McDonald's hit the up-selling nail right on the head with their iconic question, "Would you like fries with that?"
While independent consultants may have to find a more elegant approach to getting clients interested in investing additional budget dollars in their consulting services, using similar tactics could lead to bigger profits. As we near the year's end, it's important to use your current client base to generate new business for 2017 and beyond. While some of your clients may be net-new, a great source of business can be the 'up-sell' or 're-sell' of your current client base. Just make sure you're positioning yourself as a value-add, not an added cost.
First things first. Consider the client - is what you're offering something that will drive ROI in 2017 and beyond? Successfully up-sell your clients by making sure the product or service you're offering is a highly-relevant, value add-on to the primary purchase. For example, if you've developed a marketing strategy for a client, you may find the client to be receptive to a social media program to support their marketing efforts, or they may wish for ongoing analytics reporting.
Since most people purchase products or services to meet some need, identify what the common needs are among your clients and offer solutions that meet those needs - as long as they are within your area of expertise. For example, tennis clubs sell rackets and tennis balls. A yoga studio will likely sell mats and yoga apparel. It's the same for services - if you're doing IT consulting for a client that isn't tech savvy, you might offer to sell training services. If you are working with large amounts of your client's data, offering to streamline or organize their information systems might garner interest.
When you next meet with your client, let them speak first. Listen to their stories and their problems, and then see if you have a solution or service to offer. Even informal client conversations can offer insight into how you can offer an actionable solution to a current or ongoing issue, and this is often an up-sell from your current project scope.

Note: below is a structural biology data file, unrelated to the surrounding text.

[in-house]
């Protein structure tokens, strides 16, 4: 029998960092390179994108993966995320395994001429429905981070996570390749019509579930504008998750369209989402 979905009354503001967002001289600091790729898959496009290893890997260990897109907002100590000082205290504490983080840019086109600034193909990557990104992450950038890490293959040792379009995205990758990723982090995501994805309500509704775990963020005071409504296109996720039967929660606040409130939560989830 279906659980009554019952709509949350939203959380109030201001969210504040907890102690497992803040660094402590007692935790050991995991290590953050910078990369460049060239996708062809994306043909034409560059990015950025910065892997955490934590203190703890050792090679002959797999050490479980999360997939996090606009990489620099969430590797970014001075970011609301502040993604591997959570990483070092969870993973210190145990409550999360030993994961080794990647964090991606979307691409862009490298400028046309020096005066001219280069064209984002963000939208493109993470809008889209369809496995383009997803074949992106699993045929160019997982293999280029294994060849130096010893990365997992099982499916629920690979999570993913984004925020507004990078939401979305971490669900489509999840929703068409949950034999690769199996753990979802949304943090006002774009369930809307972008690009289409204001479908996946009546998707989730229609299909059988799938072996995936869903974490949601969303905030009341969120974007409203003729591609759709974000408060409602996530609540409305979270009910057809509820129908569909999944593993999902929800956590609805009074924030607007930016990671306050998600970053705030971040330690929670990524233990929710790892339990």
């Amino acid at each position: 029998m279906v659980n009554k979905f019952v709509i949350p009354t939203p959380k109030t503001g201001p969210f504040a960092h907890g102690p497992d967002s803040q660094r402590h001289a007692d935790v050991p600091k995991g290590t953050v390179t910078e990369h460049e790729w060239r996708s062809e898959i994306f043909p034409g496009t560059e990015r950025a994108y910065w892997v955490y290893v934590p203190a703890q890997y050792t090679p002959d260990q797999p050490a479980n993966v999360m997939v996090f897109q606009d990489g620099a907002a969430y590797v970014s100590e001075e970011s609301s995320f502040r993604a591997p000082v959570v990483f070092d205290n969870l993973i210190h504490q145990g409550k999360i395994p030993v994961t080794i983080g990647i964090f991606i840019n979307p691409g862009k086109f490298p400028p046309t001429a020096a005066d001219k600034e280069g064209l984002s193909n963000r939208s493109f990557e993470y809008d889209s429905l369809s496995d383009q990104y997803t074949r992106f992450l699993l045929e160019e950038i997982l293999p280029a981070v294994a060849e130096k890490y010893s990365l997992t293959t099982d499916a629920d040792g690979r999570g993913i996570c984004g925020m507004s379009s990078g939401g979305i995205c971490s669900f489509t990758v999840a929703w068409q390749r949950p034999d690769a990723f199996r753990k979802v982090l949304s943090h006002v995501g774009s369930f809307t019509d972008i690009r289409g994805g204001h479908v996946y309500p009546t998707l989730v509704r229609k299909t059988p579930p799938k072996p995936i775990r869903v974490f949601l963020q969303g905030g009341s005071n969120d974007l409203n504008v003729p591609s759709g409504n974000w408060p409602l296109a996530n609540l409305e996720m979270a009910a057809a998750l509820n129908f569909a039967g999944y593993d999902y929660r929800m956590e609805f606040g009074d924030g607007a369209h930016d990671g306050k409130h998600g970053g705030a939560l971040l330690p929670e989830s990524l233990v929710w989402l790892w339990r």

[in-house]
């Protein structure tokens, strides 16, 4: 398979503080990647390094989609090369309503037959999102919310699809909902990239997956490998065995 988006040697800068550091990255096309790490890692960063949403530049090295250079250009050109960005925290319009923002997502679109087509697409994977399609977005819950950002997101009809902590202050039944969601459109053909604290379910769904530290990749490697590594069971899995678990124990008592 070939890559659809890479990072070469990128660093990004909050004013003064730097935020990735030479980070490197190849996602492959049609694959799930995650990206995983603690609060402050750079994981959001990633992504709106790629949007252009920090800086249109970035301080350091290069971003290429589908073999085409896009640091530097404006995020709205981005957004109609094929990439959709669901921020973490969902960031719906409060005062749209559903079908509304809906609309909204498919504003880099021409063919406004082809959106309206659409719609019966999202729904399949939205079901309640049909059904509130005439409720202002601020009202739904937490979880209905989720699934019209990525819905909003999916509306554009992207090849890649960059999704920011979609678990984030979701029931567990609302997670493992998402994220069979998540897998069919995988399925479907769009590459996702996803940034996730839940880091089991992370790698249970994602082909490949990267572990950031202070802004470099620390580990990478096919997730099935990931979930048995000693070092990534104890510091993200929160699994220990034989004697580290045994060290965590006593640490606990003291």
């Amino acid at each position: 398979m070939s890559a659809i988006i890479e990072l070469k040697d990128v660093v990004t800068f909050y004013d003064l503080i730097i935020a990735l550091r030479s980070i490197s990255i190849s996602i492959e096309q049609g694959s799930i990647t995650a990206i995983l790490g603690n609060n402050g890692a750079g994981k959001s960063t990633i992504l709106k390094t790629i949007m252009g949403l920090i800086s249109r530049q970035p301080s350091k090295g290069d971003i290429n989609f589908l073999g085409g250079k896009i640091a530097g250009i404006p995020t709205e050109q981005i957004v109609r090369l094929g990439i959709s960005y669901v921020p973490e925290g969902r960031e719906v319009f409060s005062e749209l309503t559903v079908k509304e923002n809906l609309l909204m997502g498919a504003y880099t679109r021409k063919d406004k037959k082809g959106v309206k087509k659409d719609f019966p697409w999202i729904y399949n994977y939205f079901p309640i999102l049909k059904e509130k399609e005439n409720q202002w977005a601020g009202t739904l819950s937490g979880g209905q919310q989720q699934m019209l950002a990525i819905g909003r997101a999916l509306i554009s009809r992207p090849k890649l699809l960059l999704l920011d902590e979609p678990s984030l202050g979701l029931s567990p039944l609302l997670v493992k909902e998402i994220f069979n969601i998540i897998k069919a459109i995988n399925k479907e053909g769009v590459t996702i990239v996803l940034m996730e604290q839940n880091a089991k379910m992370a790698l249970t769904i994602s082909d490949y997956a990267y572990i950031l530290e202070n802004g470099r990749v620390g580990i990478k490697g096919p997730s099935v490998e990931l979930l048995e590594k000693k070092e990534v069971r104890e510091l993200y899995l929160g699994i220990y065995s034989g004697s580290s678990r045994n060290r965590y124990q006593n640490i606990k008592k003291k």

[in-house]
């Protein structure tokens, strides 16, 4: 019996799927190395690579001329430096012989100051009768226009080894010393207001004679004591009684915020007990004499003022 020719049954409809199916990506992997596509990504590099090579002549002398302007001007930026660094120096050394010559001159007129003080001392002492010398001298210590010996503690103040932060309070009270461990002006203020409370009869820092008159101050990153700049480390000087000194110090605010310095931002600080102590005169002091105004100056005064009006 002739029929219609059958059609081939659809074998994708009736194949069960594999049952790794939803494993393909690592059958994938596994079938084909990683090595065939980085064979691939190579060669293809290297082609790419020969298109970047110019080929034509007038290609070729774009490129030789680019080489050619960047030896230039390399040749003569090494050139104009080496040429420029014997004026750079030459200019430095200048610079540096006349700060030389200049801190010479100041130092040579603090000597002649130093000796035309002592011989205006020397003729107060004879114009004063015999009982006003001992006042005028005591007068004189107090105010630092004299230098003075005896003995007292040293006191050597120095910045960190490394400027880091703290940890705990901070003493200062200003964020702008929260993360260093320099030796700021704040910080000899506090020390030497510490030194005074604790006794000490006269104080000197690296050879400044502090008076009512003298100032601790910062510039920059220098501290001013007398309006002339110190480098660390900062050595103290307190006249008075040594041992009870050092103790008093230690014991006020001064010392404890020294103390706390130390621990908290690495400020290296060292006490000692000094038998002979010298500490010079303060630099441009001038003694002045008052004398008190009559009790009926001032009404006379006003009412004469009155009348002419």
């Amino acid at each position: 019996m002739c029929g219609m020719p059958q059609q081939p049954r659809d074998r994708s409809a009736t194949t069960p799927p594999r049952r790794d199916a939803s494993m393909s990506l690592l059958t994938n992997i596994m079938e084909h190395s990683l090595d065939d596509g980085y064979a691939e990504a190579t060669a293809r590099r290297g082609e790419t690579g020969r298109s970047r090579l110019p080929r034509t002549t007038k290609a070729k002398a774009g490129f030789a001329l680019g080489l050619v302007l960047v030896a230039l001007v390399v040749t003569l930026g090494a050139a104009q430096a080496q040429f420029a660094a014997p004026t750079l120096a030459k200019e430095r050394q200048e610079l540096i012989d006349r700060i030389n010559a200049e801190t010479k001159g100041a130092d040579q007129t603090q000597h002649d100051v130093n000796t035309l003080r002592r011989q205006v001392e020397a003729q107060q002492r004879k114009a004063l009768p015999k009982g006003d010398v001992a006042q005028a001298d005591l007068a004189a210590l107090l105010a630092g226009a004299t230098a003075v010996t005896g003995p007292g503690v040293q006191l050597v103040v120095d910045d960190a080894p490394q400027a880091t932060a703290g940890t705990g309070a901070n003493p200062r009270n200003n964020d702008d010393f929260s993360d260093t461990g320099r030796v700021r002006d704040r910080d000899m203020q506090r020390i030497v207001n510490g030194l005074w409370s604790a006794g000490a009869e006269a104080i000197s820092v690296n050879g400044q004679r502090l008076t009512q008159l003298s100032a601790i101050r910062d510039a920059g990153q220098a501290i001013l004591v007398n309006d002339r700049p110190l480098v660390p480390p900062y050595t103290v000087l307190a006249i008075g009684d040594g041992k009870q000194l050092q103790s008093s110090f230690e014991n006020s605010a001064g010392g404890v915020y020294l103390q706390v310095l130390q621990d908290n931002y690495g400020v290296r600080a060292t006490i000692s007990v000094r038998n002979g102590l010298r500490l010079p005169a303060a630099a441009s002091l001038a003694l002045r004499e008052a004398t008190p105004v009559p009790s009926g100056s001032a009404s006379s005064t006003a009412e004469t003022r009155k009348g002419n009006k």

Special deals, promotions or bundling can sweeten the pot. Just like that buy two, get one free deal at the grocery store can entice you, so will the opportunity to grab something that offers added value for a discounted rate. For instance, if you offer content writing services and you write web copy for a client, then perhaps you can offer Search Engine Optimization (SEO) services for an additional flat rate. Perhaps you can offer weekly blog posts to the site for an even bigger package.
Make sure your customer knows all of the benefits that come from the service or product you're offering. Focus on areas like cost savings, added security, peace-of-mind or an all-in-one solution, and offer tangible metrics or ROI wherever possible in your pitch. Be able to show your clients that the up-sell offer is a beneficial purchase. Where possible, provide the numbers on long-term savings to make benefits sound even more compelling. For example, let them know if they'll be saving $110 a month or $1,320 a year, etc.
It's also important to point out that up-selling is most successful if you strike while the iron is hot. Clients heading towards the end of the year have two mentalities - spend, spend, spend or save, save, save. Depending on when your client's fiscal year ends (which may or may not be the calendar year end) this may be the best (or the worst) time to pitch a new project. Know your client's unique variablities, but often keep in mind that clients have varying budgets and providing several options will help your add-on services be attractive to budget-conscious clients as well as those with deep pockets.
News and notes for independent professionals and their clients. This is the July 24, 2017 edition.
Three risks of discounting your services along with solutions for times that it is appropriate.